In 1959, my mother, who loved my brother and me, was expecting another child. After much soul-searching, she decided to have an abortion. My mom had Type-1 diabetes and knew that she might not survive another pregnancy. Then, in the pre-Roe v. Wade era terminating a pregnancy was far from easy.
“I would have loved to have had another baby if I could have. It was the hardest decision I ever made,” my Mom told me years later. “It wasn’t easy to find a doctor and your Dad and I felt we couldn’t talk about it – even to close friends.”
I’ve been thinking about my Mom’s abortion story, as I’ve been reading “Red Clocks,” a stunning new novel by Leni Zumas. “Red Clocks” is set in the present in the United States. Abortion and in vitro fertilization are illegal. The “Every Child Needs Two” law is about to take effect. When this law is enacted, single women will no longer be able to adopt children. In this fictional landscape, if you go to Canada to have an abortion, you’ll run into the “pink wall.” The Canadian government under an agreement with the U.S. will arrest and extradite you.
Five, maybe even three years ago, I likely would have thought “Red Clocks” to be a brilliant, cautionary dystopia. It would have seemed a chilling depiction of what could have been if we hadn’t, since 1973, had Roe v. Wade or feminism. Now, in the Trump/Pence era, “Red Clocks” seems not only an all too-real glimpse of what the future could bring – but a depiction of a world all too close to our present reality. As many reviewers have pointed out, “Red Clocks” is “The Handmaid’s Tale” of our time. (“The Handmaid’s Tale” is the renowned dystopian 1985 novel by Margaret Atwood. It’s set in the near future where the U.S. has become a misogynistic society, governed by a right-wing, Christian theocracy.)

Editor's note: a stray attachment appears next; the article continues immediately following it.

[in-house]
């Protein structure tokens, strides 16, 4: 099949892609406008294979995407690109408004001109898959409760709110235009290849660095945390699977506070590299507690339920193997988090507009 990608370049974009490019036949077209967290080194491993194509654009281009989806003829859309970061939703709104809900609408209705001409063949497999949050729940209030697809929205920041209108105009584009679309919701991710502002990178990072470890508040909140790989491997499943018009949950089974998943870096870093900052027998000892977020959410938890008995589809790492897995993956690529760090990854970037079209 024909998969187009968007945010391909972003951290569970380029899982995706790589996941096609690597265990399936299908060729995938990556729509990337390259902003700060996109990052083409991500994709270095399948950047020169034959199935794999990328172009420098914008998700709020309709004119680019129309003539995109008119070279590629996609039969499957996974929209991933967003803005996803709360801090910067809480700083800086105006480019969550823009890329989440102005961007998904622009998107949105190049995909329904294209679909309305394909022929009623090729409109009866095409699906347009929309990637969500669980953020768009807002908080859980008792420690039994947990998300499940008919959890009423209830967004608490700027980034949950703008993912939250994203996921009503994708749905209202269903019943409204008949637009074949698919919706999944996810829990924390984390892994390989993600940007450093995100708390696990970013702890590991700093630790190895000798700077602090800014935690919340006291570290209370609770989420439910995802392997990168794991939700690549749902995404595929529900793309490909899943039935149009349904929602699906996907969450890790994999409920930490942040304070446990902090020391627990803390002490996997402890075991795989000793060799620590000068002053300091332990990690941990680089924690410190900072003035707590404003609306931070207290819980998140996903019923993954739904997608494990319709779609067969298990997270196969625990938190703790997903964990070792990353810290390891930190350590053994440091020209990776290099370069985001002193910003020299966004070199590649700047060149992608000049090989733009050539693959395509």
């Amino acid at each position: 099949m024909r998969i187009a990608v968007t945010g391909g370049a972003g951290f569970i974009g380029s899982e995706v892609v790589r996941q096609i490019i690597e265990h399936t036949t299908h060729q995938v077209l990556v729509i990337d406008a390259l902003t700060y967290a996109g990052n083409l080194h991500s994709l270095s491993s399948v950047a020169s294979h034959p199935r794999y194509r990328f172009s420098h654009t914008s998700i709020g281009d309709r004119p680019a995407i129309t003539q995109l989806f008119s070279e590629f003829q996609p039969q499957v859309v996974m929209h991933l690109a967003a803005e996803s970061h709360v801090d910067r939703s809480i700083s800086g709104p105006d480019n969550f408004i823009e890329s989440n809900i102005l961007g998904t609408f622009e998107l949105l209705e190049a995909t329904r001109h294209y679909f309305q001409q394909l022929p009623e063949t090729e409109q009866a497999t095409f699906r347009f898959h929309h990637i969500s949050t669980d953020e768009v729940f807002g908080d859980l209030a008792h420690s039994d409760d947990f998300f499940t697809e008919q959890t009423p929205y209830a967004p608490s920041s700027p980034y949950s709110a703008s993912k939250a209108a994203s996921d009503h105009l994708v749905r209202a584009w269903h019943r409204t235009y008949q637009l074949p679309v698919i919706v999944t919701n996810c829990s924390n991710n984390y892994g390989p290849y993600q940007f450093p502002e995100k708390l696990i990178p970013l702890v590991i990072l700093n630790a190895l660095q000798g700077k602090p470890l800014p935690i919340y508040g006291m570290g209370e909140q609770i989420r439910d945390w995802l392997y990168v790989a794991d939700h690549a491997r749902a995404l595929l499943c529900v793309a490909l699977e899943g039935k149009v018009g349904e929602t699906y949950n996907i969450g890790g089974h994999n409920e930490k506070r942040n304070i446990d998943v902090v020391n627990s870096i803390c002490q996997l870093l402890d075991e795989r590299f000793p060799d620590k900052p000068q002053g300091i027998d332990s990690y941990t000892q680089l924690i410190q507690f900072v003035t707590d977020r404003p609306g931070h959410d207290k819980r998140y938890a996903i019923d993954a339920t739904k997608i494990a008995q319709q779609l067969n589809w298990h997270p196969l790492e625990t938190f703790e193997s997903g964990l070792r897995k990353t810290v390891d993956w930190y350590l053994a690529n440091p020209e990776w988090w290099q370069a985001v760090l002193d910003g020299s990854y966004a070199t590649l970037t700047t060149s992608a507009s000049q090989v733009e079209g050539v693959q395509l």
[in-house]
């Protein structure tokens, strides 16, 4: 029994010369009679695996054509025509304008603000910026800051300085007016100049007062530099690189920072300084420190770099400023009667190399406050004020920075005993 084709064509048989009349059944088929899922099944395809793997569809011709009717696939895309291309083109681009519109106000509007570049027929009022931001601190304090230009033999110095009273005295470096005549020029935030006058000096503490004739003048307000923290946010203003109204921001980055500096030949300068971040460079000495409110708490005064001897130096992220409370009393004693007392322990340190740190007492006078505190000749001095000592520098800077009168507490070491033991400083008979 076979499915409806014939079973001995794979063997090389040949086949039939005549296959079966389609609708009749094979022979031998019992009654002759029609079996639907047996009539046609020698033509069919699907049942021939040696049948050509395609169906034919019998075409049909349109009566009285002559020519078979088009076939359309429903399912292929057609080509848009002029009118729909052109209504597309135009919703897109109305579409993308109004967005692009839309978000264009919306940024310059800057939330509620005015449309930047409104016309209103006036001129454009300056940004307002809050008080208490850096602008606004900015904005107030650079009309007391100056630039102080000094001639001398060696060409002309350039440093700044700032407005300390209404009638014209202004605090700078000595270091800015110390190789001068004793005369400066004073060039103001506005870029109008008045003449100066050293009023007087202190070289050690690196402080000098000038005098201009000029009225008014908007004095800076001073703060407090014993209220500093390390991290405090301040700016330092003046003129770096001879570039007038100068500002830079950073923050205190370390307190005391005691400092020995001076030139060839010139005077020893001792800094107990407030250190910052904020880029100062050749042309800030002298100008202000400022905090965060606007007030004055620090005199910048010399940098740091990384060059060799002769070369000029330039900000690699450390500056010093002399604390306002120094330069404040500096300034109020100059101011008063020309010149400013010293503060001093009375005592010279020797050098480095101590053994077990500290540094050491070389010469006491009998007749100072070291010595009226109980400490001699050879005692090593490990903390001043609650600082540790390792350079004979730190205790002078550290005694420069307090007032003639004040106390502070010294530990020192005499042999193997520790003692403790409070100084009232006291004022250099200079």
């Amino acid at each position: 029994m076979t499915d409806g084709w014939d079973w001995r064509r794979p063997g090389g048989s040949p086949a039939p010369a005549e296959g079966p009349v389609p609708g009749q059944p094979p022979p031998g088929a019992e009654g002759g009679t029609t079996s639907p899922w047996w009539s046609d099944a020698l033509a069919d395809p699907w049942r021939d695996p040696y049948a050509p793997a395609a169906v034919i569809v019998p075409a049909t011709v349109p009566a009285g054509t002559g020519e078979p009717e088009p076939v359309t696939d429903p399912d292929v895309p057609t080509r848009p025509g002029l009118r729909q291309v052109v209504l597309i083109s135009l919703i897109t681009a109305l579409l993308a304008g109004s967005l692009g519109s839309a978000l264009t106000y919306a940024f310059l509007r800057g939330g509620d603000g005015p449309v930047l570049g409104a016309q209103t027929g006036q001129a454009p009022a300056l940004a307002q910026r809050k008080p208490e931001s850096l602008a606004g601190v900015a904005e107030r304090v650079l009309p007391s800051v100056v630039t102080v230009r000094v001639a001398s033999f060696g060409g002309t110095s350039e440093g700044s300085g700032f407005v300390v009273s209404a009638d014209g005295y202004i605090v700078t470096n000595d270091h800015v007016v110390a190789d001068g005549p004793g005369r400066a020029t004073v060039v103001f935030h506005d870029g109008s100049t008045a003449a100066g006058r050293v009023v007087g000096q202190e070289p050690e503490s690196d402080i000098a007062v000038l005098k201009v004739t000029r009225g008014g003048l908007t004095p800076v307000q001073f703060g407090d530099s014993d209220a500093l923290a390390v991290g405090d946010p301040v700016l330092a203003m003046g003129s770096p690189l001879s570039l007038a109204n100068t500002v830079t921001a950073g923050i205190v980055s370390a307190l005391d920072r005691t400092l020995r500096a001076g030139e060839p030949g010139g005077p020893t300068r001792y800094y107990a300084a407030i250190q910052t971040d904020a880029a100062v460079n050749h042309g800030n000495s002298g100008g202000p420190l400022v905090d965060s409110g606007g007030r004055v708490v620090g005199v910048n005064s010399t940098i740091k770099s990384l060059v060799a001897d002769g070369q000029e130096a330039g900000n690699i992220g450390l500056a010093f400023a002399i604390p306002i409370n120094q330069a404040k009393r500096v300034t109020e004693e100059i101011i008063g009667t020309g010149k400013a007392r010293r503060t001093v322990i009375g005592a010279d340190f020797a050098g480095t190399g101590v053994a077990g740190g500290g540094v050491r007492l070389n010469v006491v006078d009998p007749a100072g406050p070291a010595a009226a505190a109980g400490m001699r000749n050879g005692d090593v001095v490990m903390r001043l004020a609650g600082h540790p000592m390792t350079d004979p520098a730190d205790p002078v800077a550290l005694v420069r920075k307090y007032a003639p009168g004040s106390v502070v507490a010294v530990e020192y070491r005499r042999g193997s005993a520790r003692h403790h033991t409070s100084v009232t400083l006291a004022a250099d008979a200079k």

Why does “Red Clocks” feel so real – as if it’s story could soon become our story? Because in January the U.S. Department of Health & Human Services proposed a rule that would allow health care providers to refuse to provide abortion and other health care services to women and transgender people if it went against their religious beliefs. Also, in January, as the Blade and other news outlets reported, HHS created a new agency called the Conscience & Religious Freedom Division to help enforce laws created to protect religious freedom.
The Trump administration speaks of the new HHS division in Orwellian language. “Laws protecting religious freedom and conscience rights are just empty words on paper if they aren’t enforced,” Roger Severino, director of the HHS Office for Civil Rights, said in a statement. “No one should be forced to choose between helping sick people and living by one’s deepest moral or religious convictions, and the new division will help guarantee that victims of unlawful discrimination find justice.”
It’s ironic that Severino is concerned about guaranteeing justice for “victims of unlawful discrimination.” When he was a Heritage Foundation scholar, the Blade reported, Severino opposed having transgender people serve in the military and supported North Carolina’s anti-trans bathroom law House Bill 2.
Freedom of religion is one of the great things about this country, but the Trump administration is becoming a theocracy. The misogynistic and anti-queer HHS proposed rule and new division are a pathway to discrimination and injustice – a threat to the freedom and health of women and transgender people.
“Woke up one morning to a president-elect she hadn’t voted for,” Zumas writes of Ro, one of the characters in “Red Clocks.“
Art can put a human face on vital issues and strip away didacticism in a way that no policy debate can. If you want to understand the frightening reality of the new HHS division, read “Red Clocks.”